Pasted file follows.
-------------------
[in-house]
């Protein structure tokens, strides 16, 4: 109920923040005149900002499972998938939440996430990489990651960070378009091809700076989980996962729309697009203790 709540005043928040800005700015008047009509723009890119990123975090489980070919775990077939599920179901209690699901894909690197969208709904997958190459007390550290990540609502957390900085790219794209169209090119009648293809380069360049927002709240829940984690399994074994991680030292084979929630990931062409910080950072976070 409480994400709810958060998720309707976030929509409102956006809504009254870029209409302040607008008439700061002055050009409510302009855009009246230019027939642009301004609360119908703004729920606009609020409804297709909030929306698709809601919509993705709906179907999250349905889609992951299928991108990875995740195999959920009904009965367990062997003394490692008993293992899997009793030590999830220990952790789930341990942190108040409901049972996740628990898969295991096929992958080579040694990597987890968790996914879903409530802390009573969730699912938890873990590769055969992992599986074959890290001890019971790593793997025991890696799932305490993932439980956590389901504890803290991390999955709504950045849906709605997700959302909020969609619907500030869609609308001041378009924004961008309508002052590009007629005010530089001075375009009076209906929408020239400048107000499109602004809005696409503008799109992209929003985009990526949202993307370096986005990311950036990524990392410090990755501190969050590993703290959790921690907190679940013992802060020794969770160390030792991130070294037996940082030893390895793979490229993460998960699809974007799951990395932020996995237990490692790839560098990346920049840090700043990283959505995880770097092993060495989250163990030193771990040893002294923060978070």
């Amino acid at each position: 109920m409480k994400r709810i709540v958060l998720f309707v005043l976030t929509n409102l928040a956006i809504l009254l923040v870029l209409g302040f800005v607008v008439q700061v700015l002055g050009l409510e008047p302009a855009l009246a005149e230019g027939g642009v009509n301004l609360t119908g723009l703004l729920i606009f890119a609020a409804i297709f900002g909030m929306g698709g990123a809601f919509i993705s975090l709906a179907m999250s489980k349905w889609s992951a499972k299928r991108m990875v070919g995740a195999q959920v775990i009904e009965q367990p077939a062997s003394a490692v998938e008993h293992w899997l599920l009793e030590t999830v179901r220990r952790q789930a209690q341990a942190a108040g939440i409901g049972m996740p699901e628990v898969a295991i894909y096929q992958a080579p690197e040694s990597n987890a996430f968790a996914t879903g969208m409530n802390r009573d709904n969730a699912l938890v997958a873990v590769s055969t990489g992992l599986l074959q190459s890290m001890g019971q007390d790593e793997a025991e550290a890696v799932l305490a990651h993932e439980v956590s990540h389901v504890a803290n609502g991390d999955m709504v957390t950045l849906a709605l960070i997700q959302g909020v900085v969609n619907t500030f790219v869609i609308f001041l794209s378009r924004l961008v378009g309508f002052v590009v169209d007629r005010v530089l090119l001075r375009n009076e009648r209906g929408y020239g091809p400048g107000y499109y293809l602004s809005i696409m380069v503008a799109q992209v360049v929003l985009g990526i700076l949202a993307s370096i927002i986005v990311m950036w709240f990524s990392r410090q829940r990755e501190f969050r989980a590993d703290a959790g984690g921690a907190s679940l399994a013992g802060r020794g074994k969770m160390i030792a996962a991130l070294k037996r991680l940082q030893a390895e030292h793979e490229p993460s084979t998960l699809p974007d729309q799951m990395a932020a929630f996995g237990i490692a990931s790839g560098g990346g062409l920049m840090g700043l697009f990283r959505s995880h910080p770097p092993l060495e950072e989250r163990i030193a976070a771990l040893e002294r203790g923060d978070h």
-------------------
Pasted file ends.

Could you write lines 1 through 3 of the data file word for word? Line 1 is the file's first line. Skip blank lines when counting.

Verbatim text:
[in-house]
């Protein structure tokens, strides 16, 4: 109920923040005149900002499972998938939440996430990489990651960070378009091809700076989980996962729309697009203790 709540005043928040800005700015008047009509723009890119990123975090489980070919775990077939599920179901209690699901894909690197969208709904997958190459007390550290990540609502957390900085790219794209169209090119009648293809380069360049927002709240829940984690399994074994991680030292084979929630990931062409910080950072976070 409480994400709810958060998720309707976030929509409102956006809504009254870029209409302040607008008439700061002055050009409510302009855009009246230019027939642009301004609360119908703004729920606009609020409804297709909030929306698709809601919509993705709906179907999250349905889609992951299928991108990875995740195999959920009904009965367990062997003394490692008993293992899997009793030590999830220990952790789930341990942190108040409901049972996740628990898969295991096929992958080579040694990597987890968790996914879903409530802390009573969730699912938890873990590769055969992992599986074959890290001890019971790593793997025991890696799932305490993932439980956590389901504890803290991390999955709504950045849906709605997700959302909020969609619907500030869609609308001041378009924004961008309508002052590009007629005010530089001075375009009076209906929408020239400048107000499109602004809005696409503008799109992209929003985009990526949202993307370096986005990311950036990524990392410090990755501190969050590993703290959790921690907190679940013992802060020794969770160390030792991130070294037996940082030893390895793979490229993460998960699809974007799951990395932020996995237990490692790839560098990346920049840090700043990283959505995880770097092993060495989250163990030193771990040893002294923060978070």
């Amino acid at each position: 109920m409480k994400r709810i709540v958060l998720f309707v005043l976030t929509n409102l928040a956006i809504l009254l923040v870029l209409g302040f800005v607008v008439q700061v700015l002055g050009l409510e008047p302009a855009l009246a005149e230019g027939g642009v009509n301004l609360t119908g723009l703004l729920i606009f890119a609020a409804i297709f900002g909030m929306g698709g990123a809601f919509i993705s975090l709906a179907m999250s489980k349905w889609s992951a499972k299928r991108m990875v070919g995740a195999q959920v775990i009904e009965q367990p077939a062997s003394a490692v998938e008993h293992w899997l599920l009793e030590t999830v179901r220990r952790q789930a209690q341990a942190a108040g939440i409901g049972m996740p699901e628990v898969a295991i894909y096929q992958a080579p690197e040694s990597n987890a996430f968790a996914t879903g969208m409530n802390r009573d709904n969730a699912l938890v997958a873990v590769s055969t990489g992992l599986l074959q190459s890290m001890g019971q007390d790593e793997a025991e550290a890696v799932l305490a990651h993932e439980v956590s990540h389901v504890a803290n609502g991390d999955m709504v957390t950045l849906a709605l960070i997700q959302g909020v900085v969609n619907t500030f790219v869609i609308f001041l794209s378009r924004l961008v378009g309508f002052v590009v169209d007629r005010v530089l090119l001075r375009n009076e009648r209906g929408y020239g091809p400048g107000y499109y293809l602004s809005i696409m380069v503008a799109q992209v360049v929003l985009g990526i700076l949202a993307s370096i927002i986005v990311m950036w709240f990524s990392r410090q829940r990755e501190f969050r989980a590993d703290a959790g984690g921690a907190s679940l399994a013992g802060r020794g074994k969770m160390i030792a996962a991130l070294k037996r991680l940082q030893a390895e030292h793979e490229p993460s084979t998960l699809p974007d729309q799951m990395a932020a929630f996995g237990i490692a990931s790839g560098g990346g062409l920049m840090g700043l697009f990283r959505s995880h910080p770097p092993l060495e950072e989250r163990i030193a976070a771990l040893e002294r203790g923060d978070h």